Hacksaw Ridge





The true story of a remarkably brave conscientious objector who was awarded the Medal of Honor.


Hacksaw Ridge    

Andrew Garfield


Desmond Doss, who died in 2006, won a Medal of Honor following the battle of Okinawa in the Second World War and he was the first conscientious objector to do so. Brought up in West Virginia and possessed of a strong religious belief, he vowed following a violent incident in his childhood never to take up arms. As a young man he accepted that he had a duty to join up but, intending to become a medic, he refused to touch any weapon. Although those training with him were ready to brand him a coward, he would win the admiration of all when he rescued 75 wounded men at Okinawa.


This man’s story sounds like one that might have been filmed by Clint Eastwood, but in fact Hacksaw Ridge finds Mel Gibson on compellingly proficient form as its director. Just as Eastwood would have done, his telling of the tale from a screenplay by Robert Schenkkan and Andrew Knight underlines the sheer horror of war but admires the courage of the soldiers while not hesitating to express approval of Doss for being true to his own pacifist beliefs. Once it has given us a brief indication of the savagery to come, Gibson’s film is made up of three sections: the home life of Doss as a child and as a young man, his period of training and (by far the most substantial part) the events in Japan at Okinawa.


Hacksaw Ridge is a mainstream commercial movie and, as such, is not devoid of Hollywood-style gestures. They include the treatment of the naive youth’s romance with his wife-to-be (Teresa Palmer), a partly comic turn from Vince Vaughn as a sergeant in charge of recruits and one rescue bid towards the end involving the same sergeant which is given special dramatic force. The music score by Rupert Gregson-Williams is in keeping with these elements. But as popular cinema Hacksaw Ridge, which should be a huge hit, knows exactly what it is doing. If Rachel Griffiths has limited opportunities as our hero’s mother, Hugo Weaving is on top form as his father and, far more than other roles that he has undertaken including that in Scorsese’s recent Silence, this film should turn Andrew Garfield who plays Desmond Doss into an out-and-out star. The film is already famed for the stark realism of its battle scenes and they will certainly satisfy audiences who are drawn to that element yet, contrary to my fears when approaching Hacksaw Ridge, Gibson does not wallow in the violence for its own sake but stresses it to show beyond doubt the true nature of war.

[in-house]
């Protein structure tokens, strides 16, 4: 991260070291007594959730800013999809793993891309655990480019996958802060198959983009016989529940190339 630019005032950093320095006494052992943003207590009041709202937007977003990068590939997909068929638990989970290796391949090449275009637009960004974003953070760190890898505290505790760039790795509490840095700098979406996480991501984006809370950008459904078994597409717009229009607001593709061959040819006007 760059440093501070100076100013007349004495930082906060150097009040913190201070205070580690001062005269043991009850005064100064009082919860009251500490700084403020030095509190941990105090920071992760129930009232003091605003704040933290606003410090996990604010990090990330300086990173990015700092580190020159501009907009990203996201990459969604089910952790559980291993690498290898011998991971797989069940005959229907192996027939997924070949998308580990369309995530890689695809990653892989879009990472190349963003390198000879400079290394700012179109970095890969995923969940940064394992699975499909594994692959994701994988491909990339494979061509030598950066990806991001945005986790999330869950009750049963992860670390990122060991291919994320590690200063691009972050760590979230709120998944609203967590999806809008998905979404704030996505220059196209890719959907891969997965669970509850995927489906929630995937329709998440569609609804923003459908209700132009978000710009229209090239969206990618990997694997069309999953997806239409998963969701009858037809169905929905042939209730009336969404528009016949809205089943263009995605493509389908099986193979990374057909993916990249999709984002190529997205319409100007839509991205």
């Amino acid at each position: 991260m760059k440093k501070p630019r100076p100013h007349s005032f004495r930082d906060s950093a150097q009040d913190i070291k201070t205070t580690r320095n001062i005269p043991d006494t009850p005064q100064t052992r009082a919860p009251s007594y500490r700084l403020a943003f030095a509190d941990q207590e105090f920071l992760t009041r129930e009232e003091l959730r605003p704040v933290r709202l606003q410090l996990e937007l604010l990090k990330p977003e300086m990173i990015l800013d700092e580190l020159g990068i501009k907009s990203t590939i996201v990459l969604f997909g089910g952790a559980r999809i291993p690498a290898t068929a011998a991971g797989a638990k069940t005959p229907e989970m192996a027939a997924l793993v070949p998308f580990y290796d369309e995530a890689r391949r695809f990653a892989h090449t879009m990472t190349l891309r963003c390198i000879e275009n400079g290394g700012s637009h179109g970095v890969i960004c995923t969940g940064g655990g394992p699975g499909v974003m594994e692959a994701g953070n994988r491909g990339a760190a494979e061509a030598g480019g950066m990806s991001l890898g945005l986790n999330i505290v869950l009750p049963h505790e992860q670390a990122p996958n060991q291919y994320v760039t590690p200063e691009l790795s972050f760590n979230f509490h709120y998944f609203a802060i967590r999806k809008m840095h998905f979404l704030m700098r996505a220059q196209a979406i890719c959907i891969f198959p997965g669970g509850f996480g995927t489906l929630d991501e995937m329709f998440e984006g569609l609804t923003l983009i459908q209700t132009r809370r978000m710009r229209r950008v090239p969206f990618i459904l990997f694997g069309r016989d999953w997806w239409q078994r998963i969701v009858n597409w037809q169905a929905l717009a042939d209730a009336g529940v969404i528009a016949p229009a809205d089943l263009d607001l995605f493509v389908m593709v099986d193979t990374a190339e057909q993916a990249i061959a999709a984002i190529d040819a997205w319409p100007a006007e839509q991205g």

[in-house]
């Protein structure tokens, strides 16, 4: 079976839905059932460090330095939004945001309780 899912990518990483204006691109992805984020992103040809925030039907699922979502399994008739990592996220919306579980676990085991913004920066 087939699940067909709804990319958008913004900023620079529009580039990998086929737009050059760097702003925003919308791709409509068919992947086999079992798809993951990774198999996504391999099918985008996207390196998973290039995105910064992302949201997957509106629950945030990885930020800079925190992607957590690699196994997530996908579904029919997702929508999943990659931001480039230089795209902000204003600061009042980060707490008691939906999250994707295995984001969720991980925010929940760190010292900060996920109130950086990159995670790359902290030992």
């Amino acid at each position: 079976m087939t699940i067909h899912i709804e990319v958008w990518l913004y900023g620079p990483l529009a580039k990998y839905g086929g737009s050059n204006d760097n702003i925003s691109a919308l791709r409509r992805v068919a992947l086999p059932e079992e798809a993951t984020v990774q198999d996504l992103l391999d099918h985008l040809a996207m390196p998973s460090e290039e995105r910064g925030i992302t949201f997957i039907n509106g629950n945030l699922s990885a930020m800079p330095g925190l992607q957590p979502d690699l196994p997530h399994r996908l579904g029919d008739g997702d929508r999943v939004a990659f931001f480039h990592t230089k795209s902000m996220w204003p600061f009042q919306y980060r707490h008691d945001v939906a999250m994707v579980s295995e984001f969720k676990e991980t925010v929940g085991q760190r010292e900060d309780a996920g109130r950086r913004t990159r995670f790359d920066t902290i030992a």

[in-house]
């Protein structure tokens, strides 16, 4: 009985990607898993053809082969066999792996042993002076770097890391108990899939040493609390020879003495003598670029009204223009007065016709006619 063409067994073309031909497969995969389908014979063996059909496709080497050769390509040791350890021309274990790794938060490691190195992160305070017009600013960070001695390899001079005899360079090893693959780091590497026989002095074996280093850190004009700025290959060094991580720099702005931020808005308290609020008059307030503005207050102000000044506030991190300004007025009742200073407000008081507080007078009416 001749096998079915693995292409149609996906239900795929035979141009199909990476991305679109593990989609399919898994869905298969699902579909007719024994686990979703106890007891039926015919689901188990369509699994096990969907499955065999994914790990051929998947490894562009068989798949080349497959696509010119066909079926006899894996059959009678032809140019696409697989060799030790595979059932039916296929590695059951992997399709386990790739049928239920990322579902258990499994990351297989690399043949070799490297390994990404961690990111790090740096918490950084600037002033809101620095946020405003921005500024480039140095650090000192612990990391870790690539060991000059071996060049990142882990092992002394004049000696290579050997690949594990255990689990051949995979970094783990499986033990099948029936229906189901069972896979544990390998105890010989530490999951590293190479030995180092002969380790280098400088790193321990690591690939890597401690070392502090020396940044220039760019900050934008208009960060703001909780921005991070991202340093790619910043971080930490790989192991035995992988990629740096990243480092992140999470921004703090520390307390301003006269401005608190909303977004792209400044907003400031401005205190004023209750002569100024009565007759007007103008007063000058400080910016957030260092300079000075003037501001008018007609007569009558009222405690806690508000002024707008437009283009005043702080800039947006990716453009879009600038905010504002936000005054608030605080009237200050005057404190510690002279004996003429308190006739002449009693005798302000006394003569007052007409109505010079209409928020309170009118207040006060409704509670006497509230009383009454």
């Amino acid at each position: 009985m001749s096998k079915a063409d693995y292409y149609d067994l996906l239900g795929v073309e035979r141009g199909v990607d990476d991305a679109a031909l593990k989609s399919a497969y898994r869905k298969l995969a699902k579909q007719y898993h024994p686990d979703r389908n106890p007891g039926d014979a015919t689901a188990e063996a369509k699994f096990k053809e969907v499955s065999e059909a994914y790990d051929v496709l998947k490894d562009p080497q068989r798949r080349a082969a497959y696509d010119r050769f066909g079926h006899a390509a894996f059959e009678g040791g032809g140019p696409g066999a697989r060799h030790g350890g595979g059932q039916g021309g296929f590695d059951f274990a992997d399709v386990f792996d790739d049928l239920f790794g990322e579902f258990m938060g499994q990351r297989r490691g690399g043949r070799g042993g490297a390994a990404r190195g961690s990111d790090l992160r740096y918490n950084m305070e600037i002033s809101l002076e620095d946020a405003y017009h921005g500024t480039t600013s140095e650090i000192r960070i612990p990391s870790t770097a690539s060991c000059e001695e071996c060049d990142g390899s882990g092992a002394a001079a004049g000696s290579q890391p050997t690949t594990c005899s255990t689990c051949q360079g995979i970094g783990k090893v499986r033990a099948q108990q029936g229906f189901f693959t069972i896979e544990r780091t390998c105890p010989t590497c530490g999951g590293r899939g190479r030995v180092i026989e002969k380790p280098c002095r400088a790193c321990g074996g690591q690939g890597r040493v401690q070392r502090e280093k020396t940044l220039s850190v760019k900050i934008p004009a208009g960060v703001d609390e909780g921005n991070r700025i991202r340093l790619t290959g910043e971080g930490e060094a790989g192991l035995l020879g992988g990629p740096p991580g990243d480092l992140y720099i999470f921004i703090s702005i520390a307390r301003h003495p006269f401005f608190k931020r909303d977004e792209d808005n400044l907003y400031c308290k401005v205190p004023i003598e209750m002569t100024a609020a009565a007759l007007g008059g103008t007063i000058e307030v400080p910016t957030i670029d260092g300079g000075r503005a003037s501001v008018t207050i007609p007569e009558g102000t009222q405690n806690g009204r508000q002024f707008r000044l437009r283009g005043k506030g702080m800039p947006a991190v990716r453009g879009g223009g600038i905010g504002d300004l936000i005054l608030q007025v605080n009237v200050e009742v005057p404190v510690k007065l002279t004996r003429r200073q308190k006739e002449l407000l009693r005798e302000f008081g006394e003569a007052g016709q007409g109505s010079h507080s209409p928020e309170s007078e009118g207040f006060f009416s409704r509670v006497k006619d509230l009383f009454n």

Cast: Andrew Garfield, Sam Worthington, Luke Bracey, Teresa Palmer, Hugo Weaving, Vince Vaughn, Rachel Griffiths, Nathaniel Buzolic, Milo Gibson, Richard Roxburgh, Darcy Bryce.

Dir Mel Gibson, Pro Terry Benedict, Paul Currie, Bruce Davey, William D. Johnson, Bill Mechanic, Brian Oliver and David Permut, Screenplay Robert Schenkkan and Andrew Knight, Ph Simon Duggan, Pro Des Barry Robison, Ed  John Gilbert, Music Rupert Gregson-Williams, Costumes Lizzy Gardiner.


Summit Entertainment/Cross Creek Pictures/Demarest Media/Argent Pictures/Pandemonium Films/Permut Presentations-Lionsgate.
139 mins. Australia/USA/UK/People's Republic of China. 2016. Rel: 27 January 2017. Cert. 15.